St. Paul raccoon set free after scaling 25-story towerJune 13, 2018 10:27pm

MINNEAPOLIS (AP) — A raccoon that became an internet sensation by scaling a 25-story office tower in downtown St. Paul was safely trapped Wednesday and released back into the wild.

The raccoon looked a bit bedraggled but healthy after it was caught before dawn atop the UBS Plaza. Technicians took the caged raccoon down a freight elevator to a truck, according to Wildlife Management Services, which provides animal control services for St. Paul.

"It's definitely a healthy raccoon. It's in good condition. It's eating normally," said Christina Valdivia, the company's general manager, who accompanied the technicians to the rooftop.

The raccoon's adventures caused a stir on social media as it scaled the tower Tuesday, with many Twitter users voicing concern for its safety or joking about the drama as its seemingly death-defying climb was livestreamed by several broadcasters. Valdivia said her mother-in-law saw it on the news in Chile.

The animal made it to the roof early Wednesday, where traps baited with cat food were waiting. The raccoon, a female, was released later in the day and scampered into a wooded area on private property near the Twin Cities suburb of Shakopee.

Minnesota Public Radio, which broke the story and closely followed the raccoon's climb from its headquarters less than a block away, branded the animal #mprraccoon.

Among those riveted was Suzanne MacDonald, a raccoon behavior expert at York University in Toronto.

"Raccoons don't think ahead very much, so raccoons don't have very good impulse control," she said, admitting she could barely sleep she was so worried about the animal. "I don't think the raccoon realized when it started climbing what it was in for."

Initial speculation was that the raccoon climbed to a lower part of the building, frequented by pigeons, in search of bird eggs. But workers who tried to lure it down with a wooden ramp likely just scared it, said Phil Jenni, executive director of the Wildlife Rehabilitation Center of Minnesota.

So it did what raccoons do when they're stressed: it climbed.

It's not unusual for raccoons to climb fairly tall trees and other structures, according to MacDonald and Jenni, though neither had heard of one climbing such a tall building before.

MacDonald said one raccoon grabbed attention in 2015, after climbing 699 feet (213 meters) up a construction crane in Toronto. It safely climbed down on its own.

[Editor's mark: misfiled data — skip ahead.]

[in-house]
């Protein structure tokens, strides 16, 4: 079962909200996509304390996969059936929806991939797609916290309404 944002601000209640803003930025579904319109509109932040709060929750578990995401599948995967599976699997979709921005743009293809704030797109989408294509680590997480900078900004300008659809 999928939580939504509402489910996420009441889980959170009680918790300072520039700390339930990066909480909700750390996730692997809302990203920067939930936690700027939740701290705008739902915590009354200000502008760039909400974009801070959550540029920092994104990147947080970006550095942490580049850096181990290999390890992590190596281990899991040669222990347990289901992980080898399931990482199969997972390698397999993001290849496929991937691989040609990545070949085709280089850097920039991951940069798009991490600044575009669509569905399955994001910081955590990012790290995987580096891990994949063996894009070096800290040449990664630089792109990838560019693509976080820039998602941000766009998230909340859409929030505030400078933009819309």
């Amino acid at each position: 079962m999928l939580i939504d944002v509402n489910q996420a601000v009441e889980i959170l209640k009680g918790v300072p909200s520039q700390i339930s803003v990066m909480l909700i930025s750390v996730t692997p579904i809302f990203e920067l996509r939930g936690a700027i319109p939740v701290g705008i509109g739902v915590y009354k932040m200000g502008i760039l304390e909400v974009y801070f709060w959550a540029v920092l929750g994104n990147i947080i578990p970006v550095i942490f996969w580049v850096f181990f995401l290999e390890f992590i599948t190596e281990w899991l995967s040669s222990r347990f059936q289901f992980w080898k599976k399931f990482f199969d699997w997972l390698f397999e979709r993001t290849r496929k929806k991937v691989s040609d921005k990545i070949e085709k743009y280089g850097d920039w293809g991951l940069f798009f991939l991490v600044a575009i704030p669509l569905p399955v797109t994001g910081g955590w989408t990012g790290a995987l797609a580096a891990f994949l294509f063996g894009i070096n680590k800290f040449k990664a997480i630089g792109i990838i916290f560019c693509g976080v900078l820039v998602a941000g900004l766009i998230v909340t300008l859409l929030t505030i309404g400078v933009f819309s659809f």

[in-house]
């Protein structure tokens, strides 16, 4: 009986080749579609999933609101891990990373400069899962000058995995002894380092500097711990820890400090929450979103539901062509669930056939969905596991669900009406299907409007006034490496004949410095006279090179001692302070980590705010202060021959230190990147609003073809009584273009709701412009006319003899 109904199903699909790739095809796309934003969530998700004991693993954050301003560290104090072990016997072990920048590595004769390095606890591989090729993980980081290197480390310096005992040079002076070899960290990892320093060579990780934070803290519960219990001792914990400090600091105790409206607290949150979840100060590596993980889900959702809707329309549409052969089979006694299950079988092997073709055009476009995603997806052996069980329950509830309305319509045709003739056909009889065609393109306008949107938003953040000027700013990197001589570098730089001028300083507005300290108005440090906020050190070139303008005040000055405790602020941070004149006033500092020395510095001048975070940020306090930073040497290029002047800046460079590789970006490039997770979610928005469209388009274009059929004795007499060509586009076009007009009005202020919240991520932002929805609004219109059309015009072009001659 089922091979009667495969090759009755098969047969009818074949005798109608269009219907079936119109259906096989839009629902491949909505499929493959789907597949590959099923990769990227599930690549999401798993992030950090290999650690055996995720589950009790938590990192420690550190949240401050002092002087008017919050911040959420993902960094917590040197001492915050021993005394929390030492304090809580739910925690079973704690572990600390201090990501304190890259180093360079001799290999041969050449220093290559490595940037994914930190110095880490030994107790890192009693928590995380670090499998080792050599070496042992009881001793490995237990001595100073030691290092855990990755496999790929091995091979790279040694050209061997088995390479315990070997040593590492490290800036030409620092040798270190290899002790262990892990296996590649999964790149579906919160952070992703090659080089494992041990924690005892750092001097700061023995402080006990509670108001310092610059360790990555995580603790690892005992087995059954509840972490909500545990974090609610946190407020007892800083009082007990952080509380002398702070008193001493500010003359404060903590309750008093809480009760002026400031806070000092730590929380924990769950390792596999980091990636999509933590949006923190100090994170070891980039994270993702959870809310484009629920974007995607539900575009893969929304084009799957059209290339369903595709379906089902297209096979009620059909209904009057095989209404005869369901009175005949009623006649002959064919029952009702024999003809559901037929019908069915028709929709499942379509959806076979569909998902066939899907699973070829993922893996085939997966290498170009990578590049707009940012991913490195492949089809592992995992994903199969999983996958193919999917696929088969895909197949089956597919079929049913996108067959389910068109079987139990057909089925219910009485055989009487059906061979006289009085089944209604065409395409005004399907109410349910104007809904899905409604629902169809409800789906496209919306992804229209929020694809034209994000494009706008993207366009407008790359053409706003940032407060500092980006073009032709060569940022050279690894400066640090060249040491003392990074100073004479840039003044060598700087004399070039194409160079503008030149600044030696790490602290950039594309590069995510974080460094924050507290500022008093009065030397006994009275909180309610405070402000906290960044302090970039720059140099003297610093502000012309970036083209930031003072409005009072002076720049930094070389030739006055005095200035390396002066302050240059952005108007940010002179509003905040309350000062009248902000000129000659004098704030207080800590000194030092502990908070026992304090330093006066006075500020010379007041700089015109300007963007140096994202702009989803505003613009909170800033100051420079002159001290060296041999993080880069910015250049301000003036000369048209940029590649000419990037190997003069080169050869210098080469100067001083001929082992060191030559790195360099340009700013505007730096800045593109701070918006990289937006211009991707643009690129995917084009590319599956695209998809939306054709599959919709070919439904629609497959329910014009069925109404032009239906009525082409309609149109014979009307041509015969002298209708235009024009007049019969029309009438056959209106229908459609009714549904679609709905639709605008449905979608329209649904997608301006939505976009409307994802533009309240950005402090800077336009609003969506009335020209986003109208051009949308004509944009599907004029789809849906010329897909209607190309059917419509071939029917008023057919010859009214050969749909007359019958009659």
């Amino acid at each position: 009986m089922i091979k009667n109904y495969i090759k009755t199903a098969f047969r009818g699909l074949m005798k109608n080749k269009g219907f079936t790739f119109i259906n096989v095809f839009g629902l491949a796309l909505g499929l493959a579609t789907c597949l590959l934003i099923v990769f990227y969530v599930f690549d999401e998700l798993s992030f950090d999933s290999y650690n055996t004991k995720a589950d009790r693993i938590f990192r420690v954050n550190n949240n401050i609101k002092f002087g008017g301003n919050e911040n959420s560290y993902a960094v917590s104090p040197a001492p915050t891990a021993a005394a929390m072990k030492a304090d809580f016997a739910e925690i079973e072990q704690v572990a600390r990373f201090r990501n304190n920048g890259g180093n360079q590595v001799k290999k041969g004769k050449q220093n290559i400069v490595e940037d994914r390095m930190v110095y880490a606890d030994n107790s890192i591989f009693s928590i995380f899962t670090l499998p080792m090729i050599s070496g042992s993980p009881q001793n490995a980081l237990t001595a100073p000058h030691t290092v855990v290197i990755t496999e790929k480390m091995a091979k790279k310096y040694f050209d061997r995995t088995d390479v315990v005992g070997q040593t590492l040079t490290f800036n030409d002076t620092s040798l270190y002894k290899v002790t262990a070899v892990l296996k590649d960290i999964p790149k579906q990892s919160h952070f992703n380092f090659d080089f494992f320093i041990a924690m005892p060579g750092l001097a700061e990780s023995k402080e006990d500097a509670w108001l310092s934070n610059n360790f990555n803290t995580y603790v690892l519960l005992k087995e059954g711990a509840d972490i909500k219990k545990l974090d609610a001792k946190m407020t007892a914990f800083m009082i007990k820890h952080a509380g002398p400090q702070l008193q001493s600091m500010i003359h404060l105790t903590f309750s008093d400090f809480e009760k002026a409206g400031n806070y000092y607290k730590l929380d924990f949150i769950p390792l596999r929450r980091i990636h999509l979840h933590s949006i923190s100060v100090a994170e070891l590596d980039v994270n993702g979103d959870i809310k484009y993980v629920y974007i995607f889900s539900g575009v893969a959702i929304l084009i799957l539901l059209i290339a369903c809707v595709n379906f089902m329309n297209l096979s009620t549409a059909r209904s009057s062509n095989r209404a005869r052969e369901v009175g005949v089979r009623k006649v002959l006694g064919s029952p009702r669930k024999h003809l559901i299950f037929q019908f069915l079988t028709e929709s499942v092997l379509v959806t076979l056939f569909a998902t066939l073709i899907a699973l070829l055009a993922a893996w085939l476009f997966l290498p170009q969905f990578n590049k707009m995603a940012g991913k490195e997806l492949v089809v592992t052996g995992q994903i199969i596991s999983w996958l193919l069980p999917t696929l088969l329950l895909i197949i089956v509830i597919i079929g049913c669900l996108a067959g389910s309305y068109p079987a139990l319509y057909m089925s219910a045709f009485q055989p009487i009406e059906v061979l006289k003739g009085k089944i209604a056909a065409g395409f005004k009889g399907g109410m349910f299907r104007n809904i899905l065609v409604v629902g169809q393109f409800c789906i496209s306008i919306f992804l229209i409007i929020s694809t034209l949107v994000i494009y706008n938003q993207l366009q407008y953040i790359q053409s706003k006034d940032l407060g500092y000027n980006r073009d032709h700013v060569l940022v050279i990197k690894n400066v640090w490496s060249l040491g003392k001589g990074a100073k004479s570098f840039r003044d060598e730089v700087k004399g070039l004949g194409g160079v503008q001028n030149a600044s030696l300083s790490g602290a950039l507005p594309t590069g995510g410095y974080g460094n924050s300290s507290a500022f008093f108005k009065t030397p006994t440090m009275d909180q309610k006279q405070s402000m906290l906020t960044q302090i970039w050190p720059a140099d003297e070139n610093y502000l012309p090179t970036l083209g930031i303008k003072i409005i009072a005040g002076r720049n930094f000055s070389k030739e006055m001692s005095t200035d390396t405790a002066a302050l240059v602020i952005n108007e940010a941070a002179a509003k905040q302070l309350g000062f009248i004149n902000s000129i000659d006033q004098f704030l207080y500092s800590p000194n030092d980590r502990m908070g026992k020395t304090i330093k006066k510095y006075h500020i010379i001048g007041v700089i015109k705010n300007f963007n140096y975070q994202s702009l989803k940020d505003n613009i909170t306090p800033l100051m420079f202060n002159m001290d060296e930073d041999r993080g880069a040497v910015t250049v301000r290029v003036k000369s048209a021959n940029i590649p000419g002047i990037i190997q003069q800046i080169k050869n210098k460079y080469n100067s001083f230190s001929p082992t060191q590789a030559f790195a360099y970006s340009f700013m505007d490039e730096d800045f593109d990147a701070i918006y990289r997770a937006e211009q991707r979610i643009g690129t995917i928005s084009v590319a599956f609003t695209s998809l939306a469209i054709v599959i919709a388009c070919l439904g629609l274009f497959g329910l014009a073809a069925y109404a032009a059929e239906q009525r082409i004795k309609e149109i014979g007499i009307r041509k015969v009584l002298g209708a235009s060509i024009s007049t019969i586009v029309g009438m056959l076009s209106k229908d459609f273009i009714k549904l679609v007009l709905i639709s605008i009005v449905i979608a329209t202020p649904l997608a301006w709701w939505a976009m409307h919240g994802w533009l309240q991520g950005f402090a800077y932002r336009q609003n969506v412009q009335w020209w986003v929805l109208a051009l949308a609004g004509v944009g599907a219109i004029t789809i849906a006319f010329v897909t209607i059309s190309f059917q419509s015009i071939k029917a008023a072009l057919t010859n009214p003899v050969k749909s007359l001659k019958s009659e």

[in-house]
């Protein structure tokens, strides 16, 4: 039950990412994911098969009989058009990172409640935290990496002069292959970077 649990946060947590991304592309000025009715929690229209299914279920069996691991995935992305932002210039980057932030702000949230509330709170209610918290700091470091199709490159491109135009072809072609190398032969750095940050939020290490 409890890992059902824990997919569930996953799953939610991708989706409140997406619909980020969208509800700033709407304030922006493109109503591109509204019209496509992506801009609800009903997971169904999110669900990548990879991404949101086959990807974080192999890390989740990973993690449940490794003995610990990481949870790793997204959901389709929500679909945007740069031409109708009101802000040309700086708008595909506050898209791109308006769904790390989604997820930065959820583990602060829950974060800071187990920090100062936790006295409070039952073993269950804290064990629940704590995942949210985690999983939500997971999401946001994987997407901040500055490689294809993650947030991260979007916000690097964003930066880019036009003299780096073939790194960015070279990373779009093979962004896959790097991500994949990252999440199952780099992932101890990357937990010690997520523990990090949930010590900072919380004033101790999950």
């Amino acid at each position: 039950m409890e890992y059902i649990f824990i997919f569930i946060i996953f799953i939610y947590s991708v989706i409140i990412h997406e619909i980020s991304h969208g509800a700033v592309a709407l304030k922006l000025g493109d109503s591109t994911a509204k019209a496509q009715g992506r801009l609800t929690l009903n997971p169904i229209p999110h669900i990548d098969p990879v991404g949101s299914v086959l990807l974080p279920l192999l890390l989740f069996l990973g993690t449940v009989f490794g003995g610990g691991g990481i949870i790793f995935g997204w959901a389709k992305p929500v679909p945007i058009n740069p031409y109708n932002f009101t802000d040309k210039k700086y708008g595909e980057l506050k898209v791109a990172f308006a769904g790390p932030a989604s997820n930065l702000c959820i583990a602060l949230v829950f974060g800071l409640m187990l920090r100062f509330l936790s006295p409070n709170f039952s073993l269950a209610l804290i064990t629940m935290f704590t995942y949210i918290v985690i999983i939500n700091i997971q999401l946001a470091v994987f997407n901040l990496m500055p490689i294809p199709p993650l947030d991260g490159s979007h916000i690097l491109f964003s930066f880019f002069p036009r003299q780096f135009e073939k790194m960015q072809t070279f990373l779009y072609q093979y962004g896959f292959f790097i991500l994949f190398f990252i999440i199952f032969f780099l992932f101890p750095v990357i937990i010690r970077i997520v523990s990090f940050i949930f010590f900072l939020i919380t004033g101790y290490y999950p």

Jenni said the outpouring of concern online was encouraging, but he noted it's often best to leave wild animals alone.

"The narrative that developed was this raccoon was stranded and needed rescuing. I'm not sure that was true. It was behaving like a lot of raccoons do," he said.

___

For the latest information about the raccoon's climb: https://bit.ly/2sW0HQd

Page 1 of 1

More Stories Like This

Bank robbery suspect gives ID, easily tracked by policePolice say a quick-thinking bank teller convinced a suspected robber to hand over his own license
Woman who took dead butterfly from exhibit gets probationA woman who took a dead butterfly from an Ohio botanical garden has pleaded guilty to misdemeanor theft
Kind of a big dill: Boston hosts 2nd annual pickle fairThe Boston Pickle Fair is back for the second year in a row and it's kind of a big dill
An 800-pound sculpture, titled "Purdue," created by artist Domenic Esposito is displayed outside the Connecticut headquarters of drugmaker Purdue Pharma, Friday, June 22, 2018, in Stamford, Conn. The sculpture was inspired to create by Esposito's brother's battle with addiction. Several state and local governments are suing Purdue Pharma for allegedly using deceptive marketing to boost sales of its opioid painkiller OxyContin, blamed for opioid overdose deaths. (Susan Dunne/Hartford Courant via AP)
Drug spoon sculpture placed outside drugmaker headquarters
FILE - In this Aug. 8, 2017 file photo, Ben Sunderlin places a sign of support near the window that was damaged during Saturday morning's attack at the Dar Al-Farooq Islamic Center in Bloomington, Minn. A grand jury added federal civil rights and hate crimes violations to the charges three Illinois men face in the bombing of a mosque in suburban Minneapolis, prosecutors announced Thursday, June 21, 2018. (Aaron Lavinsky/Star Tribune via AP, File)
3 men face hate crimes charges in Minnesota mosque bombing
FILE - This photo released by the Northwest Regional Corrections Center shows Monalisa Perez. Perez, of Halstad, Minn., who pleaded guilty to fatally shooting her boyfriend Pedro Ruiz III in a videotaped stunt they planned to post on YouTube. A transcript released Friday, June 21, 2018, shows the Minnesota man urged his girlfriend to shoot him for a videotaped stunt that ended in his death.  (Northwest Regional Corrections Center via AP, File)
Woman who shot boyfriend in videotaped stunt resisted
AdChoices

Related Searches

Related Searches

AdChoices